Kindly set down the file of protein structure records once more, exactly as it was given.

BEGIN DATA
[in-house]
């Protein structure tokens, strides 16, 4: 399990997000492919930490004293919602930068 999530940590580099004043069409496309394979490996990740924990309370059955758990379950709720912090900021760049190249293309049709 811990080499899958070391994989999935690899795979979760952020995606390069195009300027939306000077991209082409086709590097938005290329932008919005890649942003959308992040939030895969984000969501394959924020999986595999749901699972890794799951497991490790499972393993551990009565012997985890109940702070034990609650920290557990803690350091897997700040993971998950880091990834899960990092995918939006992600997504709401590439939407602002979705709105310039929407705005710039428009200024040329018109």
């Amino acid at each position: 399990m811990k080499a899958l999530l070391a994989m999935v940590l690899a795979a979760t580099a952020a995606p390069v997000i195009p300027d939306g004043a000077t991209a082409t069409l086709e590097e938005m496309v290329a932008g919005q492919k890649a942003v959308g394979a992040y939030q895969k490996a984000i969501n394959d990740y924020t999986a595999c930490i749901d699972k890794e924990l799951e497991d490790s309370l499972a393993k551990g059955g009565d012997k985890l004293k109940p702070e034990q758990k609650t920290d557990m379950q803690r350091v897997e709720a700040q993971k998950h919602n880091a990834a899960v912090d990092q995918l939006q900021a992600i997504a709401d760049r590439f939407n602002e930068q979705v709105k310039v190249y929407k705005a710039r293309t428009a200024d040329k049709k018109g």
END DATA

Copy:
[in-house]
């Protein structure tokens, strides 16, 4: 399990997000492919930490004293919602930068 999530940590580099004043069409496309394979490996990740924990309370059955758990379950709720912090900021760049190249293309049709 811990080499899958070391994989999935690899795979979760952020995606390069195009300027939306000077991209082409086709590097938005290329932008919005890649942003959308992040939030895969984000969501394959924020999986595999749901699972890794799951497991490790499972393993551990009565012997985890109940702070034990609650920290557990803690350091897997700040993971998950880091990834899960990092995918939006992600997504709401590439939407602002979705709105310039929407705005710039428009200024040329018109």
């Amino acid at each position: 399990m811990k080499a899958l999530l070391a994989m999935v940590l690899a795979a979760t580099a952020a995606p390069v997000i195009p300027d939306g004043a000077t991209a082409t069409l086709e590097e938005m496309v290329a932008g919005q492919k890649a942003v959308g394979a992040y939030q895969k490996a984000i969501n394959d990740y924020t999986a595999c930490i749901d699972k890794e924990l799951e497991d490790s309370l499972a393993k551990g059955g009565d012997k985890l004293k109940p702070e034990q758990k609650t920290d557990m379950q803690r350091v897997e709720a700040q993971k998950h919602n880091a990834a899960v912090d990092q995918l939006q900021a992600i997504a709401d760049r590439f939407n602002e930068q979705v709105k310039v190249y929407k705005a710039r293309t428009a200024d040329k049709k018109g």